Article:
Giaglis, S., Mimidis, K., Papadopoulos, V. et al. Dig Dis Sci (2006) 51: 687. doi:10.1007/s10620-006-3192-1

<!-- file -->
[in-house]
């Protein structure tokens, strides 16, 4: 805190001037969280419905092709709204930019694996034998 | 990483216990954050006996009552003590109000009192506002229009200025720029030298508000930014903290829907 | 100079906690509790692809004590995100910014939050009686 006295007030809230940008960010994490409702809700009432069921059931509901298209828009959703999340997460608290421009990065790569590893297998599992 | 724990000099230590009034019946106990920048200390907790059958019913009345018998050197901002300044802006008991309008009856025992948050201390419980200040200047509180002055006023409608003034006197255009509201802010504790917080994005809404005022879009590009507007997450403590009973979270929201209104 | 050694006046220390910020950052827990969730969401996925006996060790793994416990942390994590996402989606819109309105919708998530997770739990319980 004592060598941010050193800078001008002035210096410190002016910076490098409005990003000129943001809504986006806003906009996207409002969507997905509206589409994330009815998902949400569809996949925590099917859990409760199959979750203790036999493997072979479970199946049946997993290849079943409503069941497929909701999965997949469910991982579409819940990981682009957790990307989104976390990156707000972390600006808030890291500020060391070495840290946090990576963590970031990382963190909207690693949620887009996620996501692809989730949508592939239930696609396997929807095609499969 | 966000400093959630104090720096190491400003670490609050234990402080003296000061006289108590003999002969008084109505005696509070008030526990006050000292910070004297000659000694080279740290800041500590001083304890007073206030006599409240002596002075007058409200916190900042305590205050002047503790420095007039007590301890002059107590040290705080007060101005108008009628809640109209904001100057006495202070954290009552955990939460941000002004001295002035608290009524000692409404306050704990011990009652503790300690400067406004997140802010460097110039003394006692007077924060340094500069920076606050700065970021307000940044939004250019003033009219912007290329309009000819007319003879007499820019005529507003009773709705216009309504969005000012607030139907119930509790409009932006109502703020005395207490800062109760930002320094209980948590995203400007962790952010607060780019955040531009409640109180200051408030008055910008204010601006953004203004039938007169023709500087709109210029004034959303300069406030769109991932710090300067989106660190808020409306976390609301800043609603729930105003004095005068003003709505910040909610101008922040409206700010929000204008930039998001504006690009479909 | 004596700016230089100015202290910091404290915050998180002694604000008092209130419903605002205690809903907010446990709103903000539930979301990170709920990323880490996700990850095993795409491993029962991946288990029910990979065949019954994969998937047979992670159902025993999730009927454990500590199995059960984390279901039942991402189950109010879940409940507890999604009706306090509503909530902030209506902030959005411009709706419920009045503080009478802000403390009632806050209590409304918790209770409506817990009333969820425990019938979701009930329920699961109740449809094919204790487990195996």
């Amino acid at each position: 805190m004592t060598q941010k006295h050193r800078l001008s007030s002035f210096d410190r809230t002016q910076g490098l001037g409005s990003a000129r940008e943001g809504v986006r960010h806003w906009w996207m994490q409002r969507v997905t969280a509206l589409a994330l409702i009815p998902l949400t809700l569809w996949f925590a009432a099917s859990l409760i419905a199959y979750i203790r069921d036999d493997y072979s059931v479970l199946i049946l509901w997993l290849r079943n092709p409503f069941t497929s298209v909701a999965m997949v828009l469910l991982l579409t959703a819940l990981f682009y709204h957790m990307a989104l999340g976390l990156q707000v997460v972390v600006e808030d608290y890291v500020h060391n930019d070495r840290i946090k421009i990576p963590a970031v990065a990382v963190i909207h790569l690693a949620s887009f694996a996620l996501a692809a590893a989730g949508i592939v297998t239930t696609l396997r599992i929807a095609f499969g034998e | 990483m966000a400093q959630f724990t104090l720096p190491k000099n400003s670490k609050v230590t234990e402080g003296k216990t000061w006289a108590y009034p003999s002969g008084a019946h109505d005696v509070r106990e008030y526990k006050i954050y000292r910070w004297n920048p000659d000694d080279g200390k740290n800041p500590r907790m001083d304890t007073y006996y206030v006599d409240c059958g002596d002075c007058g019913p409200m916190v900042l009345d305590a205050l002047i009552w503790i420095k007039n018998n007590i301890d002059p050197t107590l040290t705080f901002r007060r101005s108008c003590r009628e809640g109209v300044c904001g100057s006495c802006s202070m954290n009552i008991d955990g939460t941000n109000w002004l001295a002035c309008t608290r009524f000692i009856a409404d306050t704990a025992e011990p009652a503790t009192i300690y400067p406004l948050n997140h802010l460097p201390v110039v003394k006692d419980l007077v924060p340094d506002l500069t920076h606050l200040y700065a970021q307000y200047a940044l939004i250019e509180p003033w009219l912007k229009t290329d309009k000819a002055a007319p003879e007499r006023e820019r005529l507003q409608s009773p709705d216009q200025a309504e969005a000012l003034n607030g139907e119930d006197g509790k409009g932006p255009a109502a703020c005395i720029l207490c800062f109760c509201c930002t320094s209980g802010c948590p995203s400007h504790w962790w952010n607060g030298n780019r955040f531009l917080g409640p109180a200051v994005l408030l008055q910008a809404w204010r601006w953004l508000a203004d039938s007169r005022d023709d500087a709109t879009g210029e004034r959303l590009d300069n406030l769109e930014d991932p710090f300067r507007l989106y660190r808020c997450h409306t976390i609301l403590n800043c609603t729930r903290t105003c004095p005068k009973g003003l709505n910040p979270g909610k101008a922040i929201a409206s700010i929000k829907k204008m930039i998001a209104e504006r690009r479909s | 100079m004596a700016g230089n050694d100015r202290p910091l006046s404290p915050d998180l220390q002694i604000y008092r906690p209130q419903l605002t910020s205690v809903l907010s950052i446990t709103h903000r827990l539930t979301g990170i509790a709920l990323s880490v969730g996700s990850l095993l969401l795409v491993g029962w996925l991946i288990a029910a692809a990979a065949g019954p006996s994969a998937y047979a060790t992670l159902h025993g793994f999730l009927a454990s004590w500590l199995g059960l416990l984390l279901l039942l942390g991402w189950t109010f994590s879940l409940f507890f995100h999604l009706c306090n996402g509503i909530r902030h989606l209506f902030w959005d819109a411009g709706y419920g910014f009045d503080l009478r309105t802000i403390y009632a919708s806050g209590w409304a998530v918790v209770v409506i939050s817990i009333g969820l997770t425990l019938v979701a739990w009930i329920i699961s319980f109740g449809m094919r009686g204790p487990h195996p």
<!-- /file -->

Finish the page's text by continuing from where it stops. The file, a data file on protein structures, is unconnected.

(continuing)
The MEFV gene, responsible for familial Mediterranean fever (FMF), is involved in inflammatory reactions through altered leukocyte apoptosis, secretion of interleukin (IL)-1β, and activation of the NF-κ B pathway. Ulcerative Colitis (UC) and FMF are both characterized by a recurrent pattern of presentation with periods of remission and flares associated with neutrophilic infiltration at the site of injury. The aim of this study was to investigate the possible correlation between UC and MEFV gene alterations. Twenty-five consecutive, first-diagnosed and untreated UC patients, 28 control patients with rheumatoid arthritis, and 65 normal individuals were analyzed. Nonisotopic RNase Cleavage Assay (NIRCA) was applied as a first-step mutational screening method of exons 10 and 2 of MEFV gene; direct sequencing was subsequently performed to confirm the results. MEFVmutations were identified in 7 (3 M694V/0, 2 M680I/0, 1 E148Q/E148Q, and 1 A744S/0) out of 25 UC patients versus 1 (M694V/0) out of 28 rheumatoid arthritis patients (P = .0199) and 1 (M694V/0) out of 65 healthy controls (P = .0004). Four out of 7 patients with MEFVmutations had inflammatory arthritis, a clinical finding that was not observed in the 18 UC patients with unmutated MEFV (P = .0028). Patients with UC almost universally carried the T A C G MEFV exon 2 haplotype in contrast with normal individuals (P < .0001) and FMF patients (P = .0310). In conclusion the increased frequency of mutations of MEFV in UC patients, especially in those with episodic arthritis, suggests a possible modifying effect of MEFV in the disease process and its localization within the joint. The difference in distribution of MEFV exon 2 haplotypes between UC patients and both FMF patients and normal individuals, suggests that UC patients constitute a genetically distinct population. Larger, longitudinal studies are needed to confirm these initial findings.